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Why are there chains on the Statue of Liberty's feet ? Does it have something to do with racism/slavery in America ?

Jeff King 2012/10/09 16:09:33
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Why are there chains on the Statue of Liberty s feet
The original statue of Liberty gifted by the French to America was not the stern-faced green Roman looking woman that you see today holding a tablet and a torch. The original and first Statue of Liberty was a Black woman holding the broken shackles of slavery. She was refused on the notion
that the black statue would be a constant reminder of the liberty that the slaves earned, from successfully fighting in the American Civil War. The true Black Statue of Liberty remains rejected, forgotten and lost in broken fragments of Black history.
The statue of Liberty that stands today, that so many American’s love and proudly boast, that appears on all sorts of merchandise, in movies, and is the most recognized woman worldwide, is a colossal lie. Every good magician will tell you that the best way to hide something is to have it in plain sight. Undoubtably, a vast amount of important Black history – such as this – has been hidden from us all both Black and White.
Why was the Statue of Liberty Really Created?

French historian Edouard de Laboulaye, chairman of the French Anti-Slavery Society, together with sculptor Frederic Auguste Bartholdi, proposed to the French government that the people of France should present the United States – through the American Abolitionist Society – the gift of a Statue of Liberty in recognition of the Black soldiers who won the Civil War in the United States, earning themselves their freedom. It was widely known then that it was Black soldiers who played the pivotal role in winning the war, and this gift was supposed to be a tribute to their prowess.
Why was the Black Statue of Liberty Rejected?

When the statue was presented to the U.S. Minister to France in 1884, it was rejected on the notion that the dominant view of the broken shackles would be offensive to a defeated U.S. South, who despised their former captives and would not want to be faced with a constant reminder of Blacks winning their freedom.
When Did This Hidden Piece of History
Publicly Resurface?

Dr. Jack Felder, a biochemist, educator, author and historian, asked this startling question in a New York newspaper, theDaily Challenge (July 16, 1990):
Did you know that the original Statue of Liberty was to have been a Black woman being liberated from slavery with broken chains in her hands and at her feet and that she also had a dark Negroid face?
In the newspaper article, Dr. Felder further writes that:
Eventually, Bartholdi built a model faithful to the wishes of de Laboulaye with broken chains at her feet and a broken chain in her left hand and a distinctly Negroid face. The broken chains were to show the broken chains of slavery.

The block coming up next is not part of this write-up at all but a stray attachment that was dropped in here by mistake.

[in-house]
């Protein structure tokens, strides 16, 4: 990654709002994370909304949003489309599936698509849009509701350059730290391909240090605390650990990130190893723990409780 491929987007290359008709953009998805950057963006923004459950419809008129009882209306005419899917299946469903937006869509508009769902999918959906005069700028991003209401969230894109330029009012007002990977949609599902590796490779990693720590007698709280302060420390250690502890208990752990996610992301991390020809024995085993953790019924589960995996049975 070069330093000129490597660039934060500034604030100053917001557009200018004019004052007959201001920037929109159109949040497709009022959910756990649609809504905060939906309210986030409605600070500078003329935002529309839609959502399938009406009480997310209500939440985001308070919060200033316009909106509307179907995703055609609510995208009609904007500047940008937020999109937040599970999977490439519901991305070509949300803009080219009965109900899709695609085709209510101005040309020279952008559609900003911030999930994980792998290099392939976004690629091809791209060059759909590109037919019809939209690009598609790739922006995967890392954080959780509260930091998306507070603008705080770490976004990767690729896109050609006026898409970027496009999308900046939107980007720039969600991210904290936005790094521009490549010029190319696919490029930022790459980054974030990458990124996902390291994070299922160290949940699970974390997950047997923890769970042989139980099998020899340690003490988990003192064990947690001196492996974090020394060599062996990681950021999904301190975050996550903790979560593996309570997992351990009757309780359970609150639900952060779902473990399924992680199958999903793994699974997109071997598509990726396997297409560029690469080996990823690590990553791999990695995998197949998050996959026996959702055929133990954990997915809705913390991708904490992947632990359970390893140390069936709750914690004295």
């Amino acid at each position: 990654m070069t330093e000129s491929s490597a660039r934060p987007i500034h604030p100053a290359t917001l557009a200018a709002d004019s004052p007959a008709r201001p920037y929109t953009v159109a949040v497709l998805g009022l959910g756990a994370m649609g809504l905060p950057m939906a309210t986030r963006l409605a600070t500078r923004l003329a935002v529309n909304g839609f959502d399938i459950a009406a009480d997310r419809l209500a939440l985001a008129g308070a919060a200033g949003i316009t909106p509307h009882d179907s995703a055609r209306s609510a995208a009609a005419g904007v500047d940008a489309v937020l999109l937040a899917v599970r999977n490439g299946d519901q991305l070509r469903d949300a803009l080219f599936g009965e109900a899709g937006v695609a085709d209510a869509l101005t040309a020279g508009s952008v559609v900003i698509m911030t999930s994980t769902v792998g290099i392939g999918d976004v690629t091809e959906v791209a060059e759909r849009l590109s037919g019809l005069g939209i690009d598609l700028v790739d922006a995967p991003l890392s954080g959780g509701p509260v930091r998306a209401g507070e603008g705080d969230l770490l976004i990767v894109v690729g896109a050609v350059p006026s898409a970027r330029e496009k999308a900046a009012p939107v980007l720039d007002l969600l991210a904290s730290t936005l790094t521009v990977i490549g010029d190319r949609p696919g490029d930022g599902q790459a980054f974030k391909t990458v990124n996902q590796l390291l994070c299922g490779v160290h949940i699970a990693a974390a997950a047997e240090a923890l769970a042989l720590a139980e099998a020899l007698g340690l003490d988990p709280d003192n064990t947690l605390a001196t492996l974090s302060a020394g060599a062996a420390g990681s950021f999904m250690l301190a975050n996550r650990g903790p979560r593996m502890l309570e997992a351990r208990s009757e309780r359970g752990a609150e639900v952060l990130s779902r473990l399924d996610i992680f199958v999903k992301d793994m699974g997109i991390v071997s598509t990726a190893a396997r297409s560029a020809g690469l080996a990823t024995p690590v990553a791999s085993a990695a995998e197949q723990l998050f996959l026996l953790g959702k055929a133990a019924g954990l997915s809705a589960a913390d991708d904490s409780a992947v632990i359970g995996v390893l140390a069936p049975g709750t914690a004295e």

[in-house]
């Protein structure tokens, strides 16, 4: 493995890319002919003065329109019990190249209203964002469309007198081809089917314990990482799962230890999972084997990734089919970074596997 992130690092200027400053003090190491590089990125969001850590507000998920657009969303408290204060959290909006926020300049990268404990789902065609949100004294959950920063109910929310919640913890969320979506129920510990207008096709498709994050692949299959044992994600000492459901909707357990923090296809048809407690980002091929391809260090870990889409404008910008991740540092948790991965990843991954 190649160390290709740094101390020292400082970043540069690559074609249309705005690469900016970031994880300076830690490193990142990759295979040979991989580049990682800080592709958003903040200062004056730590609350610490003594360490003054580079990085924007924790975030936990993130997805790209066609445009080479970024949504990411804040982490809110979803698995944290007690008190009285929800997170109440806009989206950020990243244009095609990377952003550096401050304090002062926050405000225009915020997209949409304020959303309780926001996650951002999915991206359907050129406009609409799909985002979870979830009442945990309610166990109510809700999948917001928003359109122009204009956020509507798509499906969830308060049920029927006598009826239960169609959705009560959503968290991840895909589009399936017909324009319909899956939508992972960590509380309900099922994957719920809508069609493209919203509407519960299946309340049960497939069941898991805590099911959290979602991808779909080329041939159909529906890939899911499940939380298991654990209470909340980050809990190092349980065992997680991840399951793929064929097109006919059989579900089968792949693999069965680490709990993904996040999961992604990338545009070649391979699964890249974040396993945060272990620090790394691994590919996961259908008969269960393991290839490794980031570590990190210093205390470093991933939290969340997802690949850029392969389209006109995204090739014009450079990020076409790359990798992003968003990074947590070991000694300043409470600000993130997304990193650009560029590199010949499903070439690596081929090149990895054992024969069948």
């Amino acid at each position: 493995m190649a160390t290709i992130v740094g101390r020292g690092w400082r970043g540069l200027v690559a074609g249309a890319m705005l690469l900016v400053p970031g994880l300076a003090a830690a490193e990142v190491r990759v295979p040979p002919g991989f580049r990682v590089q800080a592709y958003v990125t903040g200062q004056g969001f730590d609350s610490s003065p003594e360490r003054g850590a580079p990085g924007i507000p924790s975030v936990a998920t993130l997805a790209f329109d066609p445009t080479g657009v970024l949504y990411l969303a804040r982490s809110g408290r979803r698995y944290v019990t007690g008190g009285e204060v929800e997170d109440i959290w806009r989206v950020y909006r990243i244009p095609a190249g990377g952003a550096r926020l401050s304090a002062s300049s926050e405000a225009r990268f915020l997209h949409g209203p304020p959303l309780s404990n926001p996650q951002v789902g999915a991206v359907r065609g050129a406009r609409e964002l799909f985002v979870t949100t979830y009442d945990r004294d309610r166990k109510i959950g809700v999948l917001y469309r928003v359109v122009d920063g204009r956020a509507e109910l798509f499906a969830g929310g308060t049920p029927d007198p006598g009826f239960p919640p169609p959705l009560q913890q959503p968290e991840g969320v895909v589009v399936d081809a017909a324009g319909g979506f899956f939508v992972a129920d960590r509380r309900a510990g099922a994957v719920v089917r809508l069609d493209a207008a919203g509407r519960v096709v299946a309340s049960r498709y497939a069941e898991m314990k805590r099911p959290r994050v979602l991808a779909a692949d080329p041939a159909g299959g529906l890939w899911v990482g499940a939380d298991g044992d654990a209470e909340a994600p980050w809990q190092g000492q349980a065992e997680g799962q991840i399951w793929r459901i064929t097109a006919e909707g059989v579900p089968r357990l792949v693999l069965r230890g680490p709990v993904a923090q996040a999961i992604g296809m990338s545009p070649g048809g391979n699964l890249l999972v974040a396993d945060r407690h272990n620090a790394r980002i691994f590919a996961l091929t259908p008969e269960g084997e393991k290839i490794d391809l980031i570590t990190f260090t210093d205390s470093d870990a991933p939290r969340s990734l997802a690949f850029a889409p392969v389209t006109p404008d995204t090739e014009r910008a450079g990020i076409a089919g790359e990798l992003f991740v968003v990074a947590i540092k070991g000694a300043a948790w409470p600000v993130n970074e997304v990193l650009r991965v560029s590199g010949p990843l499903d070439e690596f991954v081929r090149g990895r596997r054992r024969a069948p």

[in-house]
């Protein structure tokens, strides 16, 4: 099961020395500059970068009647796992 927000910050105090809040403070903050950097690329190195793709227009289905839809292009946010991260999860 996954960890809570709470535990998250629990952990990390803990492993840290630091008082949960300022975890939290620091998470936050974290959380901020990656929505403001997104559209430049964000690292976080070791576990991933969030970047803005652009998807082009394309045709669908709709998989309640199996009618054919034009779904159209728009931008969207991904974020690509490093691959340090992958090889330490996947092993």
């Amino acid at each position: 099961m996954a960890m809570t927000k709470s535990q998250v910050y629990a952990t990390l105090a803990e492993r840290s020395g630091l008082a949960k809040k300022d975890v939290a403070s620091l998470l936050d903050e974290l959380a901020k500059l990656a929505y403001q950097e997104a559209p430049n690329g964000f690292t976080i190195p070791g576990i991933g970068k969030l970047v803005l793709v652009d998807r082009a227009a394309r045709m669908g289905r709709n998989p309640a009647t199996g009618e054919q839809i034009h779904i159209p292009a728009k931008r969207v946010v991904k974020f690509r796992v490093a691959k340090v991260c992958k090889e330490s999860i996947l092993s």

This list is of the documents of proof, presented in the same newspaper article by Dr. Felder:

1.) You may go and see the original model of the Statue of Liberty, with the broken chains at her feet and in her left hand. Go to the Museum of the City of NY, Fifth Avenue and 103rd Street write to Peter Simmons and he can send you some documentation.
2.) Check with the N.Y. Times magazine, part II_May 18, 1986. Read the article by Laboulaye.
3.) The dark original face of the Statue of Liberty can be seen in the N.Y. Post, June 17, 1986, also the Post stated the reason for the broken chains at her feet.
4.) Finally, you may check with the French Mission or the French Embassy at the U.N. or in Washington, D.C. and ask for some original French material on the Statue of Liberty, including the Bartholdi original model.
The Journey of Edouard de Laboulaye and
Frederic Auguste Bartholdi
in Creating the Statue of Liberty

Edouard de Laboulaye, an internationally renowned lawyer and author of a three-volume history of the United States, first presented the idea of a symbol of the end of American slavery at a dinner party in 1865, at his country home near Versailles, France, among many abolitionists including Victor Hugo and Frederick Auguste Bartholdi.
After Abraham Lincoln was elected president of the United States in 1861, the French liberals and abolitionists including Hugo, Bartholdi, and Laboulaye urged Lincoln to free the slaves even if Civil war resulted.
When the war ended in 1865, French abolitionists again urging Lincoln to free all slaves, Laboulaye and Bartholdi requested permission to build and dedicate a colossal monument to symbolize the freeing of all slaves in America. The assassination of Lincoln saw a pivotal turning point for the intended Black Statue of Liberty.
Frederic Auguste Bartholdi, an outstanding French sculptor had a life changing experience the year of 1855 when he toured Egypt and saw the magnificent colossal monuments and statues created by the ancient Black Egyptians. It was this experience alongside his ties with Laboulaye that inspired Bartholdi’s creation of a giant Black ex-slave female with broken chains at her feet and left hand. One which was readily accepted in France, by 1881 some 100,000 people and 181 towns throughout France had contributed money.